Park segregation and park access: an environmental justice inquiry of urban parks in Montgomery, Alabama

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The study connects the issues of park access from an environmental justice point of view in cities with a history of a segregated park system. The aim is to understand the tacit and contemporary connotations of park segregation as a by product of historical practices. Using an environmental justice inquiry, the study conducts quantitative and qualitative assessments to scrutinize park access in sixty two urban parks in Montgomery, Alabama. The studied parks are categorized into African American and white parks based on the demography of residents living within a half mile area of the parks. The study finds that historical practices and policies of park segregation influence modern planning and contribute to contemporary disparities in park access. Park access is often conceptualized quantitatively only, while forms of quality based inequalities are rather critical for environmental justice. The study also finds that cities tend to invest in larger community parks, while small neighbourhood parks are often in disrepair and need the most attention from a racial perspective. For environmental justice, the study emphasizes the value of a holistic assessment of park access that can inform both quantity and quality based access needs for future park plans. Keywords: Urban Parks; Park Access; Park Segregation; Environmental Justice; Montgomery, Alabama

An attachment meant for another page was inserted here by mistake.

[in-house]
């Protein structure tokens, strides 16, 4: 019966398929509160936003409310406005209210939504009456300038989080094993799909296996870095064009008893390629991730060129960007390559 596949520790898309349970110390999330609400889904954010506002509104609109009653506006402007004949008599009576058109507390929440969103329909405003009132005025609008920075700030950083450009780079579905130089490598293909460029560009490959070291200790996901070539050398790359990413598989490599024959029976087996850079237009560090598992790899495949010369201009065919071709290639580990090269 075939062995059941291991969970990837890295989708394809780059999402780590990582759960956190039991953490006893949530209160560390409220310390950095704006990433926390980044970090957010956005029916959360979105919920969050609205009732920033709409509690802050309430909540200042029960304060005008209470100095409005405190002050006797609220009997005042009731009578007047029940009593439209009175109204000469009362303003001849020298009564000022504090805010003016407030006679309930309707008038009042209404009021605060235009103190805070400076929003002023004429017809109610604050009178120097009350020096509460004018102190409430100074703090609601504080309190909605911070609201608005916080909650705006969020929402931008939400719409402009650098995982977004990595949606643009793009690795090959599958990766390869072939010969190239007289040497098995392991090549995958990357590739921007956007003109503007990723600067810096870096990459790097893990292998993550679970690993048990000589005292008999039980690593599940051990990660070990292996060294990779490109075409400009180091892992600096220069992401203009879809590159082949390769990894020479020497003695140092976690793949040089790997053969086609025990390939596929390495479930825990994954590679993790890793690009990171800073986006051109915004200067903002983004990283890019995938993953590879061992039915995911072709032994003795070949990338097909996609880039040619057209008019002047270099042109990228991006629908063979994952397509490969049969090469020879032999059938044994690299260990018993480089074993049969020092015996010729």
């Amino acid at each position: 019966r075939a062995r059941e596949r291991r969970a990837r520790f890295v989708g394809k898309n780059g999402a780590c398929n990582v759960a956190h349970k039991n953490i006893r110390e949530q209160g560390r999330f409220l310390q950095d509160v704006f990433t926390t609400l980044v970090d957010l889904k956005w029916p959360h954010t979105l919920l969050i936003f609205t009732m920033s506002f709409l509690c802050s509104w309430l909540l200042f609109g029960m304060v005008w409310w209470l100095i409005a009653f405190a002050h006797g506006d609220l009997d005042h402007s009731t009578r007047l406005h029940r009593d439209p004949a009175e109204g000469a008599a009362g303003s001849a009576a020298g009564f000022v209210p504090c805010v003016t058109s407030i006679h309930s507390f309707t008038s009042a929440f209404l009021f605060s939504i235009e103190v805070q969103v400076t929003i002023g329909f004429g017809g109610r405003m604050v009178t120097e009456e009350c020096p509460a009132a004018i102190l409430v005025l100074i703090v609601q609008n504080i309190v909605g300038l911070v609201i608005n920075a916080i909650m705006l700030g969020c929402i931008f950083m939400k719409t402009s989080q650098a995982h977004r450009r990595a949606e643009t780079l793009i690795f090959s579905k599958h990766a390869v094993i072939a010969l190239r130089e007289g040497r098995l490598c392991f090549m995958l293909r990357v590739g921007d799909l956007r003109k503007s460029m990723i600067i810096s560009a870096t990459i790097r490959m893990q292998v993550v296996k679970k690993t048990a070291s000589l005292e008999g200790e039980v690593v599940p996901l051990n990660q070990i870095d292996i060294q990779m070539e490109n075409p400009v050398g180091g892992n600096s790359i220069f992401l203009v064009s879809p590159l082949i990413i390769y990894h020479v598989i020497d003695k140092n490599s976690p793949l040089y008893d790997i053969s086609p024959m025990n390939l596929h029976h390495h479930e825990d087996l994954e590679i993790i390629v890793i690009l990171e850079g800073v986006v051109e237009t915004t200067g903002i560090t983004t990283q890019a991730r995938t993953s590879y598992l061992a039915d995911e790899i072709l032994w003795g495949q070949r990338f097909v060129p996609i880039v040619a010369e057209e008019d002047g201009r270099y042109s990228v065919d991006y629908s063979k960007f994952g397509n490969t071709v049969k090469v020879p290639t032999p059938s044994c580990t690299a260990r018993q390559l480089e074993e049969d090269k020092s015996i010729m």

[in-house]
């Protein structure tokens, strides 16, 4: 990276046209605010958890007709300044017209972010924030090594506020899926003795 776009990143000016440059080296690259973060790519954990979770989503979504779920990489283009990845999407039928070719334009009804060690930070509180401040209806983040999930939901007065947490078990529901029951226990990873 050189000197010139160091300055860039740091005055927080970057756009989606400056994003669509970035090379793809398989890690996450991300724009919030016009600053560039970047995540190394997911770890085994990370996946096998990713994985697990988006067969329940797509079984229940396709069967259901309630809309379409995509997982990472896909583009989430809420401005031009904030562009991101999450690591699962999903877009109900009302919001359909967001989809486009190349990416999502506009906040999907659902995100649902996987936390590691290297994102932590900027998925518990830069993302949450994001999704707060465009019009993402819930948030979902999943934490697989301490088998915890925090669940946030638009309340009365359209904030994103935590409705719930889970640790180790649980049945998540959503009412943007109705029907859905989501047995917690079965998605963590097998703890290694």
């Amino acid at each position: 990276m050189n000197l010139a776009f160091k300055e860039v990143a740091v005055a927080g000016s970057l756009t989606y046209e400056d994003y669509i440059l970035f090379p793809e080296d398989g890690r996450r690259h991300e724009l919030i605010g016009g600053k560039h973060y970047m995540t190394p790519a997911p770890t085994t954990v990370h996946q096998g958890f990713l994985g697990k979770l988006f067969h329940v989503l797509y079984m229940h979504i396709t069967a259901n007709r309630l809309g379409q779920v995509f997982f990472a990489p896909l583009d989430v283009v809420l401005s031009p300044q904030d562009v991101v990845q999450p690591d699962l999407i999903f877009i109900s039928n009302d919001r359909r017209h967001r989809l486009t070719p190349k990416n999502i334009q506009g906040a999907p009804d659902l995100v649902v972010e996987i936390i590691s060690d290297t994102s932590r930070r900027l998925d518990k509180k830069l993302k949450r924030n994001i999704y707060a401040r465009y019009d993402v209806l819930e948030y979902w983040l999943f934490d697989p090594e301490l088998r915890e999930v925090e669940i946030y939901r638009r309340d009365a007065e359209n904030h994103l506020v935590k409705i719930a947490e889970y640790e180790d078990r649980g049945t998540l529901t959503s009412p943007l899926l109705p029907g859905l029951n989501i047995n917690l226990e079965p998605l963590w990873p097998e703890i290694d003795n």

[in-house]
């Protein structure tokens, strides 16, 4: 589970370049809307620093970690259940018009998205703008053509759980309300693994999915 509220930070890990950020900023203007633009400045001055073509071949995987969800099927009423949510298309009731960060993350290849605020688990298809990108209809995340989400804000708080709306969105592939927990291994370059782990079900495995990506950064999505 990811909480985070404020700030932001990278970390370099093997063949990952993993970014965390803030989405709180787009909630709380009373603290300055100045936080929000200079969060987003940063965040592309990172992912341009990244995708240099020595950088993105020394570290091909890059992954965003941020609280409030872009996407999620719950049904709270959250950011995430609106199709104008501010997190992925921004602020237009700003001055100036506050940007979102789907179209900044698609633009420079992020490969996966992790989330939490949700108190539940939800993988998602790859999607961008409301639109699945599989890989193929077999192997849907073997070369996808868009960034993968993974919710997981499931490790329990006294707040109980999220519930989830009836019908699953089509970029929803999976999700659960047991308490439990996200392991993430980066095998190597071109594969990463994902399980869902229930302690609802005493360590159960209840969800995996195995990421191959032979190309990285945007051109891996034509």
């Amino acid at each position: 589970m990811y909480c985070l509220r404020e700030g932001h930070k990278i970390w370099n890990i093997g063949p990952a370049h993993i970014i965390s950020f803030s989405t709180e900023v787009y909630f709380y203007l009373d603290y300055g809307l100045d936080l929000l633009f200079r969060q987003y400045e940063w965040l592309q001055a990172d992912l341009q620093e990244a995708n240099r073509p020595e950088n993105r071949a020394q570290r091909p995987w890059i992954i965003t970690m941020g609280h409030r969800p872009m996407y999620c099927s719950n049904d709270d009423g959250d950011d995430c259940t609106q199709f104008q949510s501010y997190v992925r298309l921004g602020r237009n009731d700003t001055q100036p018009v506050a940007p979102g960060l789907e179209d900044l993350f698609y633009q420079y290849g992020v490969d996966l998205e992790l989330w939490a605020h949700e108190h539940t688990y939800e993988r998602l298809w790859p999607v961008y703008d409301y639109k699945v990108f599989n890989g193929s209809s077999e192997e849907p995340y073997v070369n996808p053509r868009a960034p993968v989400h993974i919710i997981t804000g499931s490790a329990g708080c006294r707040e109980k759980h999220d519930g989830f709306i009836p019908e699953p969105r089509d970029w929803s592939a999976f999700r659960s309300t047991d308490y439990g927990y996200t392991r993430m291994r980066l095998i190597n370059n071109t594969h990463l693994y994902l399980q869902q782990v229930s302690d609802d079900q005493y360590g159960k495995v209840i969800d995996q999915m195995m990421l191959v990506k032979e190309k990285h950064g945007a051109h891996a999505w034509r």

Book of proceedings: 35th AESOP Annual Congress Integrated planning in a world of turbulence, Łódź, 11-15th July, 2023
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